Paul Krugman Gives Us Ten Republican Lies on Taxes

by teacherken –

Modern conservatives have been lying about taxes pretty much from the beginning of their movement. Made-up sob stories about family farms broken up to pay inheritance taxes, magical claims about self-financing tax cuts, and so on go all the way back to the 1970s. But the selling of tax cuts under Trump has taken things to a whole new level, both in terms of the brazenness of the lies and their sheer number. Both the depth and the breadth of the dishonesty make it hard even for those of us who do this for a living to keep track.

In fact, when I set out to make a list of the bigger lies, I thought there would be six or seven, and was surprised to come up with ten.

That is how Krugman begins his New York Times blog for today (which is featured on the Opinion page of the Times website), appropriately titled Lies, Lies, Lies, Lies, Lies, Lies, Lies, Lies, Lies, Lies.

Because it is so detailed, you really should do more than read excerpts.

Here is a list of all ten of the lies repeated ad infinitum and ad absurbdum by Republican after Republican.  After I list all ten, I will provide a bit of what the Nobel Economics Laureate has to say about a couple.


Here we go:

Lie #1: America is the most highly-taxed country in the world

Lie #2: The estate tax is destroying farmers and truckers

Lie #3: Taxation of pass-through entities is a burden on small business

Lie #4: Cutting profits taxes really benefits workers

Lie #5: Repatriating overseas profits will create jobs

Lie #6: This is not a tax cut for the rich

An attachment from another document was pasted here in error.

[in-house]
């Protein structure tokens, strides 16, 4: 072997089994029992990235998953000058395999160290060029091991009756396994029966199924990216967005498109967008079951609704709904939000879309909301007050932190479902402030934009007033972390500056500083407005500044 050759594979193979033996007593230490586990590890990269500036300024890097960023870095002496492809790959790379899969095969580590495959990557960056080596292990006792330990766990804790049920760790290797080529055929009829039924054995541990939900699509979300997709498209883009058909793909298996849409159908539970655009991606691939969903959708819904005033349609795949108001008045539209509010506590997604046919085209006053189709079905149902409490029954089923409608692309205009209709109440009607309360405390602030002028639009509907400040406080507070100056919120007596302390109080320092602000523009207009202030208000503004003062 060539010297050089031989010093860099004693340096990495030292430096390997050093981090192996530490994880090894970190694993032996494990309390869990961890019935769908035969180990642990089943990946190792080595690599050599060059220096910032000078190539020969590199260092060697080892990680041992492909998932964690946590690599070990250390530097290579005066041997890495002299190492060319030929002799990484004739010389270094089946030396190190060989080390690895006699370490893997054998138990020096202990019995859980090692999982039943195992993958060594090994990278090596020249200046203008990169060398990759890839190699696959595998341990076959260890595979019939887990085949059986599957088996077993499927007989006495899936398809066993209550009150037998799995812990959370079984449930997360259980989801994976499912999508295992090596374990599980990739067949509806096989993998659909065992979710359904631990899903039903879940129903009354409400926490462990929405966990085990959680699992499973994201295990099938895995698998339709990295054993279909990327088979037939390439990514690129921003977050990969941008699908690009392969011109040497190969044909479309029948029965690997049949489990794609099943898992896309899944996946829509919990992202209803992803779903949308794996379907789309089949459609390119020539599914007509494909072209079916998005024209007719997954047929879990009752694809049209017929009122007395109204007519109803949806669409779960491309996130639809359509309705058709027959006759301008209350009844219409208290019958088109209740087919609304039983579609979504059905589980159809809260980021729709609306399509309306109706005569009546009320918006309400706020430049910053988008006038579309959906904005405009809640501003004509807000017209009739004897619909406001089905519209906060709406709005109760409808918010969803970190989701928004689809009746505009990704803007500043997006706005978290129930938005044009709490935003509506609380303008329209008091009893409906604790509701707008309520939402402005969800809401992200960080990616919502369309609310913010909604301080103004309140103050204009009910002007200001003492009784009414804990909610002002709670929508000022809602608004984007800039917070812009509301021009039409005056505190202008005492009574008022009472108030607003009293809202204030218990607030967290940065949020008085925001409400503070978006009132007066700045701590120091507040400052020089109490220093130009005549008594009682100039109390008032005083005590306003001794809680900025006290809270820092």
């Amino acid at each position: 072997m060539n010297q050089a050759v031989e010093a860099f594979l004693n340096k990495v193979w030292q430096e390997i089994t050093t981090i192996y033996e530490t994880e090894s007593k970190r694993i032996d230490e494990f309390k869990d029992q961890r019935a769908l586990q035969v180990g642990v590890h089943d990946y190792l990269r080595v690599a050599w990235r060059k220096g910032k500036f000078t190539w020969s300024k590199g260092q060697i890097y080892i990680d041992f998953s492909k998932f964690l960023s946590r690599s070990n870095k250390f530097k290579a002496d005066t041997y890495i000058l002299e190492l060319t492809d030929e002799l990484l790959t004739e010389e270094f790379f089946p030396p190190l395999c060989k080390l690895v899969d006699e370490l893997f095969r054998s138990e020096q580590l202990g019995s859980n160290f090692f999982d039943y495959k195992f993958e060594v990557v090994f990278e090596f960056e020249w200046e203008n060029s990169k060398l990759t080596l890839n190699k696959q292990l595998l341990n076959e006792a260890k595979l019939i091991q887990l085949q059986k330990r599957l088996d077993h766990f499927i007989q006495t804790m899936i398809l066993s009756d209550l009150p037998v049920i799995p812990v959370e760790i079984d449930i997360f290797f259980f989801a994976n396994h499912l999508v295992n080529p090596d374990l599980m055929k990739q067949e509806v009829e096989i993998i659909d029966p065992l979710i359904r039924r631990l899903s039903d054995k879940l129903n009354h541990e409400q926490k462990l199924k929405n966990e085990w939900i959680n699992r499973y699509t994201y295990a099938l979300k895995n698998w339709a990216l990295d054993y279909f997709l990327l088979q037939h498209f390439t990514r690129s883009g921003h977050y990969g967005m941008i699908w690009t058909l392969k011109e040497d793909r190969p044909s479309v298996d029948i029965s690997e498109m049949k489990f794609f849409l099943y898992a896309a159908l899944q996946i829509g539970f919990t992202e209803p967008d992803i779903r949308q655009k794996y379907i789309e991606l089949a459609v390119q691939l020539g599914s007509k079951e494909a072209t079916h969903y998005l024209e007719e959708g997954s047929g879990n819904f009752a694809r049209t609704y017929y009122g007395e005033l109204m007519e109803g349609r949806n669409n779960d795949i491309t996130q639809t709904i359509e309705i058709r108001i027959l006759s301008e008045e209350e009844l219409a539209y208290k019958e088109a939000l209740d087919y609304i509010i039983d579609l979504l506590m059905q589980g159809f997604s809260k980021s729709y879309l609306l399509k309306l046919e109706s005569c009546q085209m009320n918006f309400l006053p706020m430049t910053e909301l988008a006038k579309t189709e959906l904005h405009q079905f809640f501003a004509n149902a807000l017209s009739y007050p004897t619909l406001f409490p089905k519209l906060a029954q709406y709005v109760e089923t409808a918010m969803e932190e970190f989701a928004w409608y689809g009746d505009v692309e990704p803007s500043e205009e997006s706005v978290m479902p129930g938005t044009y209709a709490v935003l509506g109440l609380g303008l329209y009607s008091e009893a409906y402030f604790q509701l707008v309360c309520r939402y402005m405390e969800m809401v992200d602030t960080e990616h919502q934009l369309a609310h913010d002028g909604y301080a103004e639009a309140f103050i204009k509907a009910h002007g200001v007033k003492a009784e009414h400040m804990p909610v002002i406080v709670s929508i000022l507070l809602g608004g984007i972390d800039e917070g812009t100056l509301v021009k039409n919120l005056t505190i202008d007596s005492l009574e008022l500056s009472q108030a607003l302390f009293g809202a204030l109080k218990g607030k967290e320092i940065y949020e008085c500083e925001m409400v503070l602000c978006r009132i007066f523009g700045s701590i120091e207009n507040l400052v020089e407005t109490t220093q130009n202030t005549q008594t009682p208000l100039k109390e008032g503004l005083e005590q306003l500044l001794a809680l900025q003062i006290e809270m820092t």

Lie #7: It’s a big tax cut for the middle class

Lie #8: It won’t increase the deficit

Lie #9: Cutting taxes will jump-start rapid growth

Lie #10: Tax cuts will pay for themselves

That list by itself should be devastating.  Krugman backs each up in detail, citing historical examples, analyses by others providing charts.

For example, on Lie #1, he uses OECD data which shows that at 26.4% of GDP the US taxes are the fifth lowest, compared to an average 34.3 and a high (Denmark) of over 45%.

On Lie #2, he points out that only 50 small farms or business would on average face the inheritance tax annually, given that it now starts at $11 million.

On Lie #3, he cites the one time we have tried that maneuver, under G W Bush, with the 2004 Homeland Investment Act, where the actual results were that almost every dollar thereby repatriated was passed through as profits to shareholders, not as increases to workers.  Besides,

Those overseas accounts are just an accounting device, which have very little real effect. Many of the companies with big overseas hoards also have plenty of idle cash at home; what’s holding them back is a lack of perceived opportunities, not cash flow. And even those who don’t have surplus cash can easily borrow at near-record low-interest rates; remember, they can always use the overseas cash to secure their loans.

By now you get the picture.

This column/blog post is a definite keeper, one which should be repeatedly distributed to those who might be tempted to believe the Republican lies, that is, if such people are still willing to listen to reason.

So let me close as does Krugman, with what he says about the final lie, that tax cuts pay for themselves:

If tax cuts don’t generate an economic miracle, it’s hard for them to generate a revenue surge that makes up for lower rates. True, some hidden money may come out of the woodwork and show up as taxable income, even if GDP doesn’t rise. But this effect hasn’t historically been anywhere big enough to offset the direct losses from lower taxes. Reagan’s tax cuts led to deficits, Clinton’s tax hike to surpluses; Jerry Brown presided over California’s fiscal revitalization, Sam Brownback over a fiscal crisis that eventually prompted the legislature to overrule him and raise taxes again.

So there we are: ten big tax-cut lies. That was pretty exhausting, actually – and as I said, I’ve probably missed a few, and/or Trump will invent some new ones. But I hope this ends up being a useful reference.

It was a useful reference for me.  In making this post I am hoping it will be for others as well.



Reprinted with permission from Daily Kos